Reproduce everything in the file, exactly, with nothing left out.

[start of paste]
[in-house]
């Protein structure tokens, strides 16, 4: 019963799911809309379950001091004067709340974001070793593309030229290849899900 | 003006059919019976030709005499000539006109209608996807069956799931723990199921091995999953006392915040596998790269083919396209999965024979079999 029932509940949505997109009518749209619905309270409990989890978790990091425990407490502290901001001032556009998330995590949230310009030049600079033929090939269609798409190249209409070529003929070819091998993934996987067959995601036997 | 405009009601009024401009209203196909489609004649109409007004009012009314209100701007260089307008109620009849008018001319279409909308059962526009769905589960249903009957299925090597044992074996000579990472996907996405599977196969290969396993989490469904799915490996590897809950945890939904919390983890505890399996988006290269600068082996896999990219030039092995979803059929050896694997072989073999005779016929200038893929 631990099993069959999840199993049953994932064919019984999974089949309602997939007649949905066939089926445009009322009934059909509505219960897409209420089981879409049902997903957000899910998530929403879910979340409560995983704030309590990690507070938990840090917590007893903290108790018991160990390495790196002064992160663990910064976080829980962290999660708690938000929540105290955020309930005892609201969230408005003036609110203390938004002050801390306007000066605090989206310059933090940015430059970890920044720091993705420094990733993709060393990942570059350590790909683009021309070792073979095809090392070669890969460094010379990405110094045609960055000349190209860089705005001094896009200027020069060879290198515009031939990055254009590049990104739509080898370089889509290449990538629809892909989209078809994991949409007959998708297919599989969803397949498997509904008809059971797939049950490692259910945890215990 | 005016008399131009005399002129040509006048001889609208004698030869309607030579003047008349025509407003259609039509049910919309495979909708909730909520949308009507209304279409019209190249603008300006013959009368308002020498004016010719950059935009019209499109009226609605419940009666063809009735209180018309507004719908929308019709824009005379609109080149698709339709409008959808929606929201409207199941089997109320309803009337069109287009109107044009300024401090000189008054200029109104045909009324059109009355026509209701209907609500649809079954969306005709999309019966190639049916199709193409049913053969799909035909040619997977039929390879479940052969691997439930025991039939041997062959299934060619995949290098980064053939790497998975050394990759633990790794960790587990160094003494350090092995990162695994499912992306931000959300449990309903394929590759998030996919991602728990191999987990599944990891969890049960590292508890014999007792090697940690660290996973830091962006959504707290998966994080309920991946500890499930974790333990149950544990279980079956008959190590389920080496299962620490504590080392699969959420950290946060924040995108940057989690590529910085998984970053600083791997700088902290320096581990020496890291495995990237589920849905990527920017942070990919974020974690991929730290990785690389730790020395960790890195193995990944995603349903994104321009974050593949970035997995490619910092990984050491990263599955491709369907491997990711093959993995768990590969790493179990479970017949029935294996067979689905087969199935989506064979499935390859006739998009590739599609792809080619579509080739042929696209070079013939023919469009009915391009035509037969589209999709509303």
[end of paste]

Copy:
[in-house]
């Protein structure tokens, strides 16, 4: 019963799911809309379950001091004067709340974001070793593309030229290849899900 | 003006059919019976030709005499000539006109209608996807069956799931723990199921091995999953006392915040596998790269083919396209999965024979079999 029932509940949505997109009518749209619905309270409990989890978790990091425990407490502290901001001032556009998330995590949230310009030049600079033929090939269609798409190249209409070529003929070819091998993934996987067959995601036997 | 405009009601009024401009209203196909489609004649109409007004009012009314209100701007260089307008109620009849008018001319279409909308059962526009769905589960249903009957299925090597044992074996000579990472996907996405599977196969290969396993989490469904799915490996590897809950945890939904919390983890505890399996988006290269600068082996896999990219030039092995979803059929050896694997072989073999005779016929200038893929 631990099993069959999840199993049953994932064919019984999974089949309602997939007649949905066939089926445009009322009934059909509505219960897409209420089981879409049902997903957000899910998530929403879910979340409560995983704030309590990690507070938990840090917590007893903290108790018991160990390495790196002064992160663990910064976080829980962290999660708690938000929540105290955020309930005892609201969230408005003036609110203390938004002050801390306007000066605090989206310059933090940015430059970890920044720091993705420094990733993709060393990942570059350590790909683009021309070792073979095809090392070669890969460094010379990405110094045609960055000349190209860089705005001094896009200027020069060879290198515009031939990055254009590049990104739509080898370089889509290449990538629809892909989209078809994991949409007959998708297919599989969803397949498997509904008809059971797939049950490692259910945890215990 | 005016008399131009005399002129040509006048001889609208004698030869309607030579003047008349025509407003259609039509049910919309495979909708909730909520949308009507209304279409019209190249603008300006013959009368308002020498004016010719950059935009019209499109009226609605419940009666063809009735209180018309507004719908929308019709824009005379609109080149698709339709409008959808929606929201409207199941089997109320309803009337069109287009109107044009300024401090000189008054200029109104045909009324059109009355026509209701209907609500649809079954969306005709999309019966190639049916199709193409049913053969799909035909040619997977039929390879479940052969691997439930025991039939041997062959299934060619995949290098980064053939790497998975050394990759633990790794960790587990160094003494350090092995990162695994499912992306931000959300449990309903394929590759998030996919991602728990191999987990599944990891969890049960590292508890014999007792090697940690660290996973830091962006959504707290998966994080309920991946500890499930974790333990149950544990279980079956008959190590389920080496299962620490504590080392699969959420950290946060924040995108940057989690590529910085998984970053600083791997700088902290320096581990020496890291495995990237589920849905990527920017942070990919974020974690991929730290990785690389730790020395960790890195193995990944995603349903994104321009974050593949970035997995490619910092990984050491990263599955491709369907491997990711093959993995768990590969790493179990479970017949029935294996067979689905087969199935989506064979499935390859006739998009590739599609792809080619579509080739042929696209070079013939023919469009009915391009035509037969589209999709509303």